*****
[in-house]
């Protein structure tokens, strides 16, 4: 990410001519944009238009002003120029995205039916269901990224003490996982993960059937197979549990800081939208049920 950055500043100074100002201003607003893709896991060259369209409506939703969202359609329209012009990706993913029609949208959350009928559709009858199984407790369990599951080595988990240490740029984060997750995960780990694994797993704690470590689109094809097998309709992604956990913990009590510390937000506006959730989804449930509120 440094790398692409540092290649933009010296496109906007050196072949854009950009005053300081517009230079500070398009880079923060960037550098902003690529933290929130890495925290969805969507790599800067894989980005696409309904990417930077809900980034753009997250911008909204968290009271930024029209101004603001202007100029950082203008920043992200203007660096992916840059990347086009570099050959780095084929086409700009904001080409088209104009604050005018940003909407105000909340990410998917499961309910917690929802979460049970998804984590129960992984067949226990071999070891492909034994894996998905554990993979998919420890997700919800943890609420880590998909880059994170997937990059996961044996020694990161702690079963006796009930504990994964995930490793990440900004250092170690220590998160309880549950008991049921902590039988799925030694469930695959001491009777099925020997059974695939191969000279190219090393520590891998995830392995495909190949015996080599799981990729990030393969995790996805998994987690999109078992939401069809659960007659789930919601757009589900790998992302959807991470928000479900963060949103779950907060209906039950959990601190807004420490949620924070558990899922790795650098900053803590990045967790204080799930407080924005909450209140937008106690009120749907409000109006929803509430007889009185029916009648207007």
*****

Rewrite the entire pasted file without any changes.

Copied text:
[in-house]
């Protein structure tokens, strides 16, 4: 990410001519944009238009002003120029995205039916269901990224003490996982993960059937197979549990800081939208049920 950055500043100074100002201003607003893709896991060259369209409506939703969202359609329209012009990706993913029609949208959350009928559709009858199984407790369990599951080595988990240490740029984060997750995960780990694994797993704690470590689109094809097998309709992604956990913990009590510390937000506006959730989804449930509120 440094790398692409540092290649933009010296496109906007050196072949854009950009005053300081517009230079500070398009880079923060960037550098902003690529933290929130890495925290969805969507790599800067894989980005696409309904990417930077809900980034753009997250911008909204968290009271930024029209101004603001202007100029950082203008920043992200203007660096992916840059990347086009570099050959780095084929086409700009904001080409088209104009604050005018940003909407105000909340990410998917499961309910917690929802979460049970998804984590129960992984067949226990071999070891492909034994894996998905554990993979998919420890997700919800943890609420880590998909880059994170997937990059996961044996020694990161702690079963006796009930504990994964995930490793990440900004250092170690220590998160309880549950008991049921902590039988799925030694469930695959001491009777099925020997059974695939191969000279190219090393520590891998995830392995495909190949015996080599799981990729990030393969995790996805998994987690999109078992939401069809659960007659789930919601757009589900790998992302959807991470928000479900963060949103779950907060209906039950959990601190807004420490949620924070558990899922790795650098900053803590990045967790204080799930407080924005909450209140937008106690009120749907409000109006929803509430007889009185029916009648207007």